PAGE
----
Three ministries jointly issued a prakas on the procedures to impose fines for violation of the laws on consumer protection. The prakas sets the scope of the fines, procedures for administering them and spells out the legal consequences for violators.
The prakas released on June 3 was signed by Minister of Economy and Finance Aun Pornmoniroth, Minister of Justice Koeut Rith and Minister of Commerce Pan Sorasak.
It was issued in order to promote the effectiveness of the enforcement of the law on consumer protection, which was promulgated on November 2019.
According to the Prakas, power to enforce the fines was handed to the Consumer Protection Competition and Fraud Repression Directorate-General (CCF) by cooperating with judicial police after the CCF has completed an investigation on a particular case.
“In case a violator refuses to accept the notification letter and will not accept other documents related to the fine, or if an establishment has no owner or representative present to receive the documents, the CCF officials can post a notification of fines on that building and at the commune hall,” a section of the prakas states.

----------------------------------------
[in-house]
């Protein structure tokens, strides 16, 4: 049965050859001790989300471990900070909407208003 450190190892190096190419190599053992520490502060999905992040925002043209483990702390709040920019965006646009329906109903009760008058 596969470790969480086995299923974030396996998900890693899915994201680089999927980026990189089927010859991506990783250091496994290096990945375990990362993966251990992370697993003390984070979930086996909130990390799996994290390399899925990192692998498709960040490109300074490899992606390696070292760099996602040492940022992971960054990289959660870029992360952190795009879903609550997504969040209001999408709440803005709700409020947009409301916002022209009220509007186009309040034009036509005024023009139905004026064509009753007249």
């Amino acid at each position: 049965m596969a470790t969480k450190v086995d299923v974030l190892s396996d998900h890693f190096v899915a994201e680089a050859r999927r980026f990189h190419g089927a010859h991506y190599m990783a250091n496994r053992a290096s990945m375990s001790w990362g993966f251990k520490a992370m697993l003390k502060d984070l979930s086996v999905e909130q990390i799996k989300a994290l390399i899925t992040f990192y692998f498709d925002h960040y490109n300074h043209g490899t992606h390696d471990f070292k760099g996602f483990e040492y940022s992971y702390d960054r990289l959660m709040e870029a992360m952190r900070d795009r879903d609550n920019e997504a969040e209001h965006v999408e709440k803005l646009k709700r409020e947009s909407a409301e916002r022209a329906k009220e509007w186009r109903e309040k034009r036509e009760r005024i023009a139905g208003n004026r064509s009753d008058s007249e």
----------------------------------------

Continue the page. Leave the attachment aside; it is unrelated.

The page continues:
“The commerce ministry has to make the content of this inter-ministerial prakas widely known to the public and prepare a place to receive complaints for any fines that the CCF officials have imposed,” the document continues.
The law on consumer protection was promulgated in November 2019 to ensure that consumers are protected and to make commerce in the Kingdom more just and competitive.
CCF director-general Phan Oun said on June 8 that after the prakas was officially issued, the CCF held a meeting on June 7 with participation from all CCF branches in order to put it into action and make it widely known to the public.
“Now, the prakas is publically announced, we have discussed and sought permission from our hierarchy, especially from the commerce minister who is the chair of the Consumer Protection Committee, to make this prakas widely understood by the public,” he said.
Oun said that according to the prakas, the CCF has the power to issue fines, bills, and receipts to individuals who violate the law. The CCF is also entitled to file cases with the court.
As an example of typical CCF enforcement activity, Oun said the CCF inspected 218 petrol stations from 2020 to June 2021 and among these 218 stations it found 27 that had violated consumer protection laws, including 17 cases which were sent to court and 10 that were fined.